The questions now: How long before there are 25,000 apps, and what will the number be when the first Nokia Windows Phone ships. Earlier this week, Elop quietly showed off the first prototype — “Sea Ray” — and of course it leaked out right away.

Microsoft doesn’t need hundreds of thousands of apps for Windows Phone to succeed. The platform just needs enough of them. Which ones is more important than how many. Still, larger number has marketing value for both potential customers and developers.

That said, compared to Android Market and App Store, 20,000 doesn’t seem like much. They offer more than 200,000 and App Store 450,000 apps, respectively.


Leave a comment

Posted by on June 30, 2011 in Android


Tags: ,

Plants vs Zombies for Windows Phone 7 now available

While Windows Phone 7 might be a little slow to attract big-name apps to its Marketplace, the tide has started turning. Evernote recently introduced its WP7 app and the uber-popular, multi-protocol messaging client IM+ is now beta testing. But while marquee mobile applications may still be playing catch-up on Microsoft’s smartphone platform, games are another story. There are plenty of top-shelf titles available to choose from, and now there’s one more: Plants vs. Zombies.

PVZ was a runaway hit on iOS when it debuted in February of 2010 (followed by an HD version for the iPad in May) and it continues to be extremely popular. Nintendo DS owners were next to get a small-screen version of zombie slaying, and Android users got their first taste in May with an Amazon Appstore exclusive launch.

Now, it’s your turn, Windows Phone 7 user! Just tap on through to the Marketplace on your smartphone and head to the games section where you’ll find PopCap’s addictive little tower defense game waiting for you to purchase at the ever-so-slighty-inflated price of $4.99 (two bucks more than the iOS version). As with the previous versions for other platforms, there’s plenty packed into PVZ for WP7: 50 levels to battle through, an arsenal of 49 plants to unlock, more than two dozen unique zombies to slay, and four different modes of play (including puzzle mode and a boatload of minigames). There are also 15 in-game achievements to collect, and don’t forget to collect those coins — they’ll let you purchase power ups and Sinky the Snail, a snoozy little fellow who hoovers up additional coins automatically as they appear.

If you’ve got the reader app installed, scan the Tag at the end of the post for a more tap-free installation process.


Leave a comment

Posted by on June 30, 2011 in Windows Phone 7


Tags: ,

300 interactive children’s ebooks coming to Windows Phone 7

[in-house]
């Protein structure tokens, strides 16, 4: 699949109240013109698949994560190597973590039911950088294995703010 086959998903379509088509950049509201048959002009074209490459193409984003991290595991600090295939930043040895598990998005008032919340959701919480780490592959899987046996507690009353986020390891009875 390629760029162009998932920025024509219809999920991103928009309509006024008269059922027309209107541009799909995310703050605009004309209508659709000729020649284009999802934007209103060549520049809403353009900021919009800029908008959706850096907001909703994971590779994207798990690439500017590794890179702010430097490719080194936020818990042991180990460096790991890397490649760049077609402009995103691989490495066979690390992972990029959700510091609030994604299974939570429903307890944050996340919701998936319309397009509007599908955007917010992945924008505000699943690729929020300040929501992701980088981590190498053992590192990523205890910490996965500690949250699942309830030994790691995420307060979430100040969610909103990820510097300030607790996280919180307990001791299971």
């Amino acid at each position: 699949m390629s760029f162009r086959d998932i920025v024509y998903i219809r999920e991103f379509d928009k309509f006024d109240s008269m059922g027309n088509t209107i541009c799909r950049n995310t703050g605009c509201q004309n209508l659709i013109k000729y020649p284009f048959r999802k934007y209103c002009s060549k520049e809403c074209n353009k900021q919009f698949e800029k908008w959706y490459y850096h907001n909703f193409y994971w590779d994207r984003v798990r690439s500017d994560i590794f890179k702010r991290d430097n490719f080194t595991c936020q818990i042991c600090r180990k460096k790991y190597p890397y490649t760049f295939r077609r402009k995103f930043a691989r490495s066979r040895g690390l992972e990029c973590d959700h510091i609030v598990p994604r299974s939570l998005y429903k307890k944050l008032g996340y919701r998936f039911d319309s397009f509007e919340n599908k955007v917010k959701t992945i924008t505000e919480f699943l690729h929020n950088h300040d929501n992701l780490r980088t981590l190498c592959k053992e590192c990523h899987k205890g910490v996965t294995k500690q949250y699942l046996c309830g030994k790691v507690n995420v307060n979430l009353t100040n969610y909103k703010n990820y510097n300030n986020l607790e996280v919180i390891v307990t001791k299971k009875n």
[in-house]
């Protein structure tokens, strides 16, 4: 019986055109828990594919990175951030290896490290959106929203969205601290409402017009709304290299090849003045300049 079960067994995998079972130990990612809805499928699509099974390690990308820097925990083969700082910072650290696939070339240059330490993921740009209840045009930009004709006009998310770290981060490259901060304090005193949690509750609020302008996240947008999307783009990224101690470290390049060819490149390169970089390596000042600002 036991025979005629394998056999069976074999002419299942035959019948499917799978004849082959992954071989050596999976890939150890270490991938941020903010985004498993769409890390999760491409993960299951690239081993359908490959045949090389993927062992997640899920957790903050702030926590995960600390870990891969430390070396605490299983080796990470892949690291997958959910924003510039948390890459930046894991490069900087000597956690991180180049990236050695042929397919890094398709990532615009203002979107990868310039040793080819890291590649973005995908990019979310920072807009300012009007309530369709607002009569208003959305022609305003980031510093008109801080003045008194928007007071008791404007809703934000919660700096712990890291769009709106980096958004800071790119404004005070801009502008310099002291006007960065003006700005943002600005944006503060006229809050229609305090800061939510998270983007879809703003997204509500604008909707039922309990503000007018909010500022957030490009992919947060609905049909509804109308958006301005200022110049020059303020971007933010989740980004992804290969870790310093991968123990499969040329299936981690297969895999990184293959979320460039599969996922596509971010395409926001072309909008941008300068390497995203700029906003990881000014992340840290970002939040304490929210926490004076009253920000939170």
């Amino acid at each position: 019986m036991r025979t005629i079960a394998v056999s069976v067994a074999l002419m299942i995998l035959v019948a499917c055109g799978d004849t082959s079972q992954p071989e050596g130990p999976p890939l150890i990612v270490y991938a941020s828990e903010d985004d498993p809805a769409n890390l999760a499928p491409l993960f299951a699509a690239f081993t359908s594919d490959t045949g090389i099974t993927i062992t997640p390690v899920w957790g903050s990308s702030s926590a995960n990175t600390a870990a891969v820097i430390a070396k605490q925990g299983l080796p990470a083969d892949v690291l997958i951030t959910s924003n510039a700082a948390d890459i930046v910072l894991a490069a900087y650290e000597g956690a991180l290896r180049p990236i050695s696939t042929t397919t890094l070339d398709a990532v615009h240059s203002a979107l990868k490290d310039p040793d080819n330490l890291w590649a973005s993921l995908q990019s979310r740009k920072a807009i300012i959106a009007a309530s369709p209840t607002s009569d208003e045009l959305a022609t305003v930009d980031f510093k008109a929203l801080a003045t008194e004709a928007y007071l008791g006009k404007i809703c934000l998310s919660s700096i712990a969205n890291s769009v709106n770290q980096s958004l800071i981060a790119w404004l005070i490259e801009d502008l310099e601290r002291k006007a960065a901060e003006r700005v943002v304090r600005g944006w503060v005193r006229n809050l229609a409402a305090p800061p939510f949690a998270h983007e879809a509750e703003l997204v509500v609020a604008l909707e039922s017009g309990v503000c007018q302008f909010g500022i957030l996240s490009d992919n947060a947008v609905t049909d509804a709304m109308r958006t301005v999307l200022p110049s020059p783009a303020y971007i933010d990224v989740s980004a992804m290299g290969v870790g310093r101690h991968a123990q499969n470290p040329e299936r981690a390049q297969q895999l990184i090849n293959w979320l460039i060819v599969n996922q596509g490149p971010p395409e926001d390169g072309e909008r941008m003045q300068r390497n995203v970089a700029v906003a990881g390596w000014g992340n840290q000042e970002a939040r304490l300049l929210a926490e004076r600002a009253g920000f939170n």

We have complained numerous times about ebook spam, but an influx of 300 ebooks from Touchybooks is exactly what Marketplace needs.

According to the company, which makes interactive ebooks for children, Microsoft has asked the company to port their apps to Windows Phone 7, with 150 already in Marketplace, and 20 being added every day. TouchyBooks averages two new titles per week in four languages: English, Spanish, French and German. Italian language editions are planned for June 2011.

“The interactive books for kids by Touchybooks are amazing experiences that really add value to Windows Phone Marketplace. Microsoft and Windows Phone really back these types of projects”, said Isabel Gómez Miragaya, Applications and Games Manager for Windows Phone.

TouchyBooks stories are beautiful interactive eBooks for kids ages 2-7, featuring adapted text and language for beginning readers, with text narration offering ‘Read by Myself’ and ‘Read to Me’ options for most of the stories. Each title includes colorful and child friendly illustrations. TouchyBooks’ eBookstore has served over over 500,000 downloads in 90 countries .

Priced from $0.99 – $3.99, with free demo versions, TouchyBooks also features drag and drop articles, hot spots, sound effects, background music, and multi-animation touch – i.e. if you touch it again, it does something new.


Leave a comment

Posted by on June 30, 2011 in Uncategorized


Tags: ,

Microsoft updates SkyDrive online interface

Two weeks after Apple made a lot of noise by introducing iCloud, Microsoft today announced updates to its own cloud service, SkyDrive, to give it wider appeal.

Microsoft launched the free service in 2007 to give users a place to remotely store files and access them anywhere from a Web browser. While it’s integrated with Windows, Office and Windows Phone 7, it’s not an exceptionally well-known service.

The Redmond-based company wants to change that, especially as Apple pushes cloud synchronization in its upcoming mobile operating system, iOS 5. Today, Microsoft started rolling out cosmetic and back-end changes to the SkyDrive interface, taking advantage of HTML5 for the most cross-browser compatibility.

In a browser, SkyDrive is designed to look like Windows Explorer – the file and folder system familiar to all Windows users. Today’s update dramatically slices the amount of time it takes to switch among folders, including the utilization of a user’s own computer hardware to more quickly render photos and gallery transitions, Microsoft said.